By Philly Markowitz.
Environment-watchers and nature-lovers were concerned this March when spring turned up the heat to give us daytime highs of 27C or more then withheld the usual April showers, causing near-drought conditions. Many of us wondered what would become of certain species, especially migratory songbirds and the insects they feed on, and the fruit trees that burst into blossom two months early only to be blasted by frosts when temperatures returned to normal. In time we’ll learn the full impact of this spring’s yo-yo conditions.
Most spring flowers store their energy in the form of bulbs, corms and tubers, all of which were nourished by last summer’s near perfect growing conditions. Throughout May, a stunning array of floral colour and form will be on display along the Trail. Now is the ideal time to see a wide selection of native orchids including lady’s slippers and Dutchman’s breeches, plus trout lilies, trilliums, bloodroot, mayapple, hepatica, wild ginger and more. Add the iconic Jack-in-the-pulpit and you’re close to filling out May’s “wildflower life list“.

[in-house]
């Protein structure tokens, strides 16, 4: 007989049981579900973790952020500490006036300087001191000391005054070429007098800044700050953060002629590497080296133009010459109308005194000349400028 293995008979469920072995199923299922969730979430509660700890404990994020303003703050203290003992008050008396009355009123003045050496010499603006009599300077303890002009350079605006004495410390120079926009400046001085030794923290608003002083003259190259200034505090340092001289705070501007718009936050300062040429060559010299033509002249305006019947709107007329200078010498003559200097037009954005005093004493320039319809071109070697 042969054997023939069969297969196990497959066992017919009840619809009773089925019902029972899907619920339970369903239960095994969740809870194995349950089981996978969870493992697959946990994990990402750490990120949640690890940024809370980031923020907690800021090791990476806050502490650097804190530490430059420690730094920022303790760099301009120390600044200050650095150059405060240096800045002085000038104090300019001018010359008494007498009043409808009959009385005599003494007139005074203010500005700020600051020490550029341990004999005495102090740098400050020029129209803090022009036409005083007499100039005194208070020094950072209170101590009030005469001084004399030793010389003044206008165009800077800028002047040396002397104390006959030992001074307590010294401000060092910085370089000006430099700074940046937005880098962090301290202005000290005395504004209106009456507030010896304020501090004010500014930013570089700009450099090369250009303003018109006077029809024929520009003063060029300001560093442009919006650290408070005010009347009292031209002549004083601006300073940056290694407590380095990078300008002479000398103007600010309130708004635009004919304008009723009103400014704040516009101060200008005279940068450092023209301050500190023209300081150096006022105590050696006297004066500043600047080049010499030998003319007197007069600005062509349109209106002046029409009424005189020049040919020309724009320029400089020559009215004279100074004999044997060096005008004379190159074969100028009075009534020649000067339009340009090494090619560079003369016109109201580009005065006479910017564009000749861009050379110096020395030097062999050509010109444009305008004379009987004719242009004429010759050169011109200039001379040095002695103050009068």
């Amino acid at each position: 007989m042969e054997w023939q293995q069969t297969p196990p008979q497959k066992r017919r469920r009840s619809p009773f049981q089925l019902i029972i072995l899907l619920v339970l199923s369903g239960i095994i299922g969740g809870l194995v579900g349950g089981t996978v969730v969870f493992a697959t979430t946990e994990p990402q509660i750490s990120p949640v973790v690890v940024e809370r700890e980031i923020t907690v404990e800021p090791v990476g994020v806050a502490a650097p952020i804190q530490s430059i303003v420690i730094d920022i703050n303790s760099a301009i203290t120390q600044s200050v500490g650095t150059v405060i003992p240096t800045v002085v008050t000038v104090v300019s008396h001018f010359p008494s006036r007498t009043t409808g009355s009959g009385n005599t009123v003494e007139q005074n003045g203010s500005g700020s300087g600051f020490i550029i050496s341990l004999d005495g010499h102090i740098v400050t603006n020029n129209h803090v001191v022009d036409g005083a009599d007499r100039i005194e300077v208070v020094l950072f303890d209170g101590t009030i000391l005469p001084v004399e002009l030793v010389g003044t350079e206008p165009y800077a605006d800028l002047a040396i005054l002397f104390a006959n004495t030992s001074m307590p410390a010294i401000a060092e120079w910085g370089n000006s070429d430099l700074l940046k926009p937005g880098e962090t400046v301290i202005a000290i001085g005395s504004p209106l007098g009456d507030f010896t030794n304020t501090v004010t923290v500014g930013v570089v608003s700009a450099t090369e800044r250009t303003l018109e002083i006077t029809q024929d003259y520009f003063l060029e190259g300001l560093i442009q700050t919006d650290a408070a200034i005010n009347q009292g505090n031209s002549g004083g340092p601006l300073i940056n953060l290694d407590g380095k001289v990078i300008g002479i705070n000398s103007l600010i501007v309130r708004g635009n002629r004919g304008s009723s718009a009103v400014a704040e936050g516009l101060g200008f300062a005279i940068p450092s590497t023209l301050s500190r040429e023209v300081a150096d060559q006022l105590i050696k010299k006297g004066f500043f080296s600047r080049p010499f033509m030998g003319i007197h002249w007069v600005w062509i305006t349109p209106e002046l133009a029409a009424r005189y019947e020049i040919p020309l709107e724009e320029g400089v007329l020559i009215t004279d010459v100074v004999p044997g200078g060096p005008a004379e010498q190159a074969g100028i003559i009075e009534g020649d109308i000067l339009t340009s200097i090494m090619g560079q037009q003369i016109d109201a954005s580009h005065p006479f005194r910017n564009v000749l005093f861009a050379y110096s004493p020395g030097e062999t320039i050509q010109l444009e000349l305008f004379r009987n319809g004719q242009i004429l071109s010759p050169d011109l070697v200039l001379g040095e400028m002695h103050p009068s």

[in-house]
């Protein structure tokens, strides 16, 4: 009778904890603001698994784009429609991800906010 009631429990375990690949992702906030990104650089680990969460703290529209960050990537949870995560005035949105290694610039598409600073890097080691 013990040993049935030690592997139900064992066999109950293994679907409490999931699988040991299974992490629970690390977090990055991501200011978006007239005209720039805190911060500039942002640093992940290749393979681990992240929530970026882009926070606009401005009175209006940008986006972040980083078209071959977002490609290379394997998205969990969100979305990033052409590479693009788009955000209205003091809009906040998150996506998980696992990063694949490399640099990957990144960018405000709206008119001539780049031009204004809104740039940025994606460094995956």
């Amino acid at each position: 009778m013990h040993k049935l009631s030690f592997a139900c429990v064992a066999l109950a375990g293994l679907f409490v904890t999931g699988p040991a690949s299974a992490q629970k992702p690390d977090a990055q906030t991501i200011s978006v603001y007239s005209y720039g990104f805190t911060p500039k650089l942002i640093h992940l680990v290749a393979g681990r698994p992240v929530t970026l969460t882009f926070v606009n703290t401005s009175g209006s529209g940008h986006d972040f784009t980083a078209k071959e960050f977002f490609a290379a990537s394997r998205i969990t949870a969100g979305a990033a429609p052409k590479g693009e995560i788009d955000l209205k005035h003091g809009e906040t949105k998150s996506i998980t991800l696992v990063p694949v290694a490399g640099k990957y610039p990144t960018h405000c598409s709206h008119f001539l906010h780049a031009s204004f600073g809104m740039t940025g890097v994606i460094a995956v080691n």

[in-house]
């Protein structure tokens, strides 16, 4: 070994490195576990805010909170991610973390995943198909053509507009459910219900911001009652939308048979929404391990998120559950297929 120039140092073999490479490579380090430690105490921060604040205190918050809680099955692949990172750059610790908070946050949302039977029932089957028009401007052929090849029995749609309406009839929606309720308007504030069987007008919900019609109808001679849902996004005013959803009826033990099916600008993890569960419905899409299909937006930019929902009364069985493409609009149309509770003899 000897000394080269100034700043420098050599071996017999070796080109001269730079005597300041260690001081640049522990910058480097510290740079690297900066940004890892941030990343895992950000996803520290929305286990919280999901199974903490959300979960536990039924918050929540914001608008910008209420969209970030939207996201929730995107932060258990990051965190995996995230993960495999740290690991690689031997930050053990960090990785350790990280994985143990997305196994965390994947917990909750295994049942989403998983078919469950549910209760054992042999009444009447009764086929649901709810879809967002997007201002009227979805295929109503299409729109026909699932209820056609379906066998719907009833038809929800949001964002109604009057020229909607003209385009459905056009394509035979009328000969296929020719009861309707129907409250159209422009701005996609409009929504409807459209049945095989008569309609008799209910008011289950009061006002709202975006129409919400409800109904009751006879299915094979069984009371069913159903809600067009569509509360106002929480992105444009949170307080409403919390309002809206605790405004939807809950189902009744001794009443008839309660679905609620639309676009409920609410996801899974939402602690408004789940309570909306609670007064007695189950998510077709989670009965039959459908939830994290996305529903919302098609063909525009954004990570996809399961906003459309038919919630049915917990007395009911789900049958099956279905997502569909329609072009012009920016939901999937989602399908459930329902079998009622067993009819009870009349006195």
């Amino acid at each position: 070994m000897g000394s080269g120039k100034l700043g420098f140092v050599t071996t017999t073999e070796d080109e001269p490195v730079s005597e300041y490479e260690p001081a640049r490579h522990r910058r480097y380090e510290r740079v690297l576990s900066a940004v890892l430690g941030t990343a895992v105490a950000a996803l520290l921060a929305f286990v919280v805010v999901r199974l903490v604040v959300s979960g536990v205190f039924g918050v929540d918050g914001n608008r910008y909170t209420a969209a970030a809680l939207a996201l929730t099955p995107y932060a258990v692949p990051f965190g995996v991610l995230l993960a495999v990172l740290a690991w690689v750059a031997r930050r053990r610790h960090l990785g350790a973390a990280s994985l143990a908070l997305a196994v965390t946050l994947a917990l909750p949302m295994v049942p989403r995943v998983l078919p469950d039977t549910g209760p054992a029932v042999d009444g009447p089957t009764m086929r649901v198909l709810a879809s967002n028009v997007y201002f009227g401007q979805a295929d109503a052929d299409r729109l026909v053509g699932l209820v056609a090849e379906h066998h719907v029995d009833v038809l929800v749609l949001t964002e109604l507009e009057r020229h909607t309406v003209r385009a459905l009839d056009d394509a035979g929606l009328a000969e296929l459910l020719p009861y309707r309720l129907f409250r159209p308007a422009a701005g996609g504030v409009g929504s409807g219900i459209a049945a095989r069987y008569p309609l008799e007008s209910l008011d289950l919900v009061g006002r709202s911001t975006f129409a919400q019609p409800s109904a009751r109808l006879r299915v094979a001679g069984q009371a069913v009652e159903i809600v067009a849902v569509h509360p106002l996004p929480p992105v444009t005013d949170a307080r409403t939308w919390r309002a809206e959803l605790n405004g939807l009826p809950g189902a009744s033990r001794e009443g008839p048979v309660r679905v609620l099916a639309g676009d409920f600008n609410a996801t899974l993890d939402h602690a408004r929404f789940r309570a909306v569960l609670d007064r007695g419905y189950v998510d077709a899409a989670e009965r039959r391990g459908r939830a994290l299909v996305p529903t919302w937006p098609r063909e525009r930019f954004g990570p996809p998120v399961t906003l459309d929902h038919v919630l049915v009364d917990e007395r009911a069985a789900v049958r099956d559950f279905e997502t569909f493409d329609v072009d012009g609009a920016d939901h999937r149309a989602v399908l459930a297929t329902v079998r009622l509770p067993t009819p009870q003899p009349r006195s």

You can take yourself on a self-guided spring hike anywhere along the Bruce Trail, but to make it a “flower power hike”, go with an expert. On May 19, The Beaver Valley Bruce Trail Club in Grey County is hosting a wildflower walk in the high forest and rocky crags of the Kolapore Uplands (home to great mountain biking, skiing and climbing). Bring sturdy shoes, bug repellent, snacks and a camera to enjoy a laid-back and informative day on the trail.
Want more opportunities to see wildflowers on the Bruce Trail? Consider the Bruce Peninsula Orchid Festival in Tobermory on June 1 and 2.